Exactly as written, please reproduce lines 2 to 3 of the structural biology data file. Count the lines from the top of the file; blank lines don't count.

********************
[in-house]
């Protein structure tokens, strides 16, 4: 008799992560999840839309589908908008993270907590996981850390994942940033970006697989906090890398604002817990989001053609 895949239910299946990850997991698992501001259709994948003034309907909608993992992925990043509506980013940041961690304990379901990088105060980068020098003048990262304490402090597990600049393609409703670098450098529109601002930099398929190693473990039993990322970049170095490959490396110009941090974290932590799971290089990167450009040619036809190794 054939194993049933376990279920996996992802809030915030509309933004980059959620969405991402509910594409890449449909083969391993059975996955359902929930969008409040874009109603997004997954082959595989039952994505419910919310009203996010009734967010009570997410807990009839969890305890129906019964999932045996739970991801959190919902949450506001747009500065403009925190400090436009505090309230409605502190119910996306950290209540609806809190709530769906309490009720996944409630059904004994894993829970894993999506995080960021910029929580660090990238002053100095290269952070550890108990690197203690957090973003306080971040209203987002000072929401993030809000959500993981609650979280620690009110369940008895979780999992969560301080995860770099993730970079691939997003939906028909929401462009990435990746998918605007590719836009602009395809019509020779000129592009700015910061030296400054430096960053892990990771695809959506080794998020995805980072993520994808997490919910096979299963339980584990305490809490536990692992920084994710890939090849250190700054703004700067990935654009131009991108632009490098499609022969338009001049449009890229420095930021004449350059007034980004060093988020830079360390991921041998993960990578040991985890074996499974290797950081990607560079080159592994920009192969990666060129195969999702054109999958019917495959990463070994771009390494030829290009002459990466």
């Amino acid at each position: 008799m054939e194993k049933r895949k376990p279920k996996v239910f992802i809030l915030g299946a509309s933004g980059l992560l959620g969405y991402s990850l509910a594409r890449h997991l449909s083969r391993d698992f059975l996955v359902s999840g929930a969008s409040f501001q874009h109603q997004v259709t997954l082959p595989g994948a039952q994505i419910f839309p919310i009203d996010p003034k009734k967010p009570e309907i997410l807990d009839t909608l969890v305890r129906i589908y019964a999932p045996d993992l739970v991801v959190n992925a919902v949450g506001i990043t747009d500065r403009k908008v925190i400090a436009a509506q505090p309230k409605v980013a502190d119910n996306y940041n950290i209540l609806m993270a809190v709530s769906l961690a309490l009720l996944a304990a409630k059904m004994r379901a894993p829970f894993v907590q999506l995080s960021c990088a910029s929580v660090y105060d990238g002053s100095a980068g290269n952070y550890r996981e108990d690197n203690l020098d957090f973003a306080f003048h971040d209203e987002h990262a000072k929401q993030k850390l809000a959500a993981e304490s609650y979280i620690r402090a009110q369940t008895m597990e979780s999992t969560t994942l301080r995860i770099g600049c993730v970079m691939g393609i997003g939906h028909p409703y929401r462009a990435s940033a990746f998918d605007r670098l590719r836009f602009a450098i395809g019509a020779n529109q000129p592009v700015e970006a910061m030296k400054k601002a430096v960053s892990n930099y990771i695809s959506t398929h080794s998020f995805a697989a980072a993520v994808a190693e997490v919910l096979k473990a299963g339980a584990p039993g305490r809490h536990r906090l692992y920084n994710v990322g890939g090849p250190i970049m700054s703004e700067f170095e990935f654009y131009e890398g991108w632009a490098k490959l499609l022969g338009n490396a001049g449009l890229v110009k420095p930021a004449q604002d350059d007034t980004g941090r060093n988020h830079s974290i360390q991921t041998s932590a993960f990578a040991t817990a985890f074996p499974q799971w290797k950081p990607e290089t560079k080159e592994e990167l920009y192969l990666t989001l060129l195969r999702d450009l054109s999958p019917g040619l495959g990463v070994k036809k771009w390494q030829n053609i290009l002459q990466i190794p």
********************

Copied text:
């Protein structure tokens, strides 16, 4: 008799992560999840839309589908908008993270907590996981850390994942940033970006697989906090890398604002817990989001053609 895949239910299946990850997991698992501001259709994948003034309907909608993992992925990043509506980013940041961690304990379901990088105060980068020098003048990262304490402090597990600049393609409703670098450098529109601002930099398929190693473990039993990322970049170095490959490396110009941090974290932590799971290089990167450009040619036809190794 054939194993049933376990279920996996992802809030915030509309933004980059959620969405991402509910594409890449449909083969391993059975996955359902929930969008409040874009109603997004997954082959595989039952994505419910919310009203996010009734967010009570997410807990009839969890305890129906019964999932045996739970991801959190919902949450506001747009500065403009925190400090436009505090309230409605502190119910996306950290209540609806809190709530769906309490009720996944409630059904004994894993829970894993999506995080960021910029929580660090990238002053100095290269952070550890108990690197203690957090973003306080971040209203987002000072929401993030809000959500993981609650979280620690009110369940008895979780999992969560301080995860770099993730970079691939997003939906028909929401462009990435990746998918605007590719836009602009395809019509020779000129592009700015910061030296400054430096960053892990990771695809959506080794998020995805980072993520994808997490919910096979299963339980584990305490809490536990692992920084994710890939090849250190700054703004700067990935654009131009991108632009490098499609022969338009001049449009890229420095930021004449350059007034980004060093988020830079360390991921041998993960990578040991985890074996499974290797950081990607560079080159592994920009192969990666060129195969999702054109999958019917495959990463070994771009390494030829290009002459990466």
């Amino acid at each position: 008799m054939e194993k049933r895949k376990p279920k996996v239910f992802i809030l915030g299946a509309s933004g980059l992560l959620g969405y991402s990850l509910a594409r890449h997991l449909s083969r391993d698992f059975l996955v359902s999840g929930a969008s409040f501001q874009h109603q997004v259709t997954l082959p595989g994948a039952q994505i419910f839309p919310i009203d996010p003034k009734k967010p009570e309907i997410l807990d009839t909608l969890v305890r129906i589908y019964a999932p045996d993992l739970v991801v959190n992925a919902v949450g506001i990043t747009d500065r403009k908008v925190i400090a436009a509506q505090p309230k409605v980013a502190d119910n996306y940041n950290i209540l609806m993270a809190v709530s769906l961690a309490l009720l996944a304990a409630k059904m004994r379901a894993p829970f894993v907590q999506l995080s960021c990088a910029s929580v660090y105060d990238g002053s100095a980068g290269n952070y550890r996981e108990d690197n203690l020098d957090f973003a306080f003048h971040d209203e987002h990262a000072k929401q993030k850390l809000a959500a993981e304490s609650y979280i620690r402090a009110q369940t008895m597990e979780s999992t969560t994942l301080r995860i770099g600049c993730v970079m691939g393609i997003g939906h028909p409703y929401r462009a990435s940033a990746f998918d605007r670098l590719r836009f602009a450098i395809g019509a020779n529109q000129p592009v700015e970006a910061m030296k400054k601002a430096v960053s892990n930099y990771i695809s959506t398929h080794s998020f995805a697989a980072a993520v994808a190693e997490v919910l096979k473990a299963g339980a584990p039993g305490r809490h536990r906090l692992y920084n994710v990322g890939g090849p250190i970049m700054s703004e700067f170095e990935f654009y131009e890398g991108w632009a490098k490959l499609l022969g338009n490396a001049g449009l890229v110009k420095p930021a004449q604002d350059d007034t980004g941090r060093n988020h830079s974290i360390q991921t041998s932590a993960f990578a040991t817990a985890f074996p499974q799971w290797k950081p990607e290089t560079k080159e592994e990167l920009y192969l990666t989001l060129l195969r999702d450009l054109s999958p019917g040619l495959g990463v070994k036809k771009w390494q030829n053609i290009l002459q990466i190794p």